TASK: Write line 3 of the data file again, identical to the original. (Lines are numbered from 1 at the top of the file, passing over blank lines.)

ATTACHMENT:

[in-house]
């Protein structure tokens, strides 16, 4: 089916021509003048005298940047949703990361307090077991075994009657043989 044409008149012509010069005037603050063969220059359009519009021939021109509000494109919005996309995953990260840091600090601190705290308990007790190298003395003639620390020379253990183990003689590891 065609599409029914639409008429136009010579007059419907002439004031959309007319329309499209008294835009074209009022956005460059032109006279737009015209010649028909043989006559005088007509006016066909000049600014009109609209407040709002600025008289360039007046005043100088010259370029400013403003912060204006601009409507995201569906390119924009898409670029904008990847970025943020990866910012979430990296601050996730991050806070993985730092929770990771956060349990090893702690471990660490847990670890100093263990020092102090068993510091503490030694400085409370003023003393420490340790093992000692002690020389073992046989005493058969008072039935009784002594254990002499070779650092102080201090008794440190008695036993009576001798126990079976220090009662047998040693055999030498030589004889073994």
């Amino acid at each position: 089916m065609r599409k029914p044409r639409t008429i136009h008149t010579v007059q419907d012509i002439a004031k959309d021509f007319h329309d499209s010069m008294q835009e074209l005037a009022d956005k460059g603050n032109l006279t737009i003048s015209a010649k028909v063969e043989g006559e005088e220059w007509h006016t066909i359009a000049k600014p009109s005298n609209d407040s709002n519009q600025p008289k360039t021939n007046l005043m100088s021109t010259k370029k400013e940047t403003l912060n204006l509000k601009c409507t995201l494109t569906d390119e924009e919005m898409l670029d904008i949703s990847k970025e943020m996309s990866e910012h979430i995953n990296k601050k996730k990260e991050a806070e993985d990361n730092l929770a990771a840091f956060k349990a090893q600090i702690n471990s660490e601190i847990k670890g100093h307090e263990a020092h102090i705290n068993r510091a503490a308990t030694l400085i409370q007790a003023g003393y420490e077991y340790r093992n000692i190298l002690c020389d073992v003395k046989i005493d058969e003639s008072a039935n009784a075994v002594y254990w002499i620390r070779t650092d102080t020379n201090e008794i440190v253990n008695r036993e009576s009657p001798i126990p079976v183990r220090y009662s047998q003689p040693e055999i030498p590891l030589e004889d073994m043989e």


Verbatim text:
């Amino acid at each position: 089916m065609r599409k029914p044409r639409t008429i136009h008149t010579v007059q419907d012509i002439a004031k959309d021509f007319h329309d499209s010069m008294q835009e074209l005037a009022d956005k460059g603050n032109l006279t737009i003048s015209a010649k028909v063969e043989g006559e005088e220059w007509h006016t066909i359009a000049k600014p009109s005298n609209d407040s709002n519009q600025p008289k360039t021939n007046l005043m100088s021109t010259k370029k400013e940047t403003l912060n204006l509000k601009c409507t995201l494109t569906d390119e924009e919005m898409l670029d904008i949703s990847k970025e943020m996309s990866e910012h979430i995953n990296k601050k996730k990260e991050a806070e993985d990361n730092l929770a990771a840091f956060k349990a090893q600090i702690n471990s660490e601190i847990k670890g100093h307090e263990a020092h102090i705290n068993r510091a503490a308990t030694l400085i409370q007790a003023g003393y420490e077991y340790r093992n000692i190298l002690c020389d073992v003395k046989i005493d058969e003639s008072a039935n009784a075994v002594y254990w002499i620390r070779t650092d102080t020379n201090e008794i440190v253990n008695r036993e009576s009657p001798i126990p079976v183990r220090y009662s047998q003689p040693e055999i030498p590891l030589e004889d073994m043989e």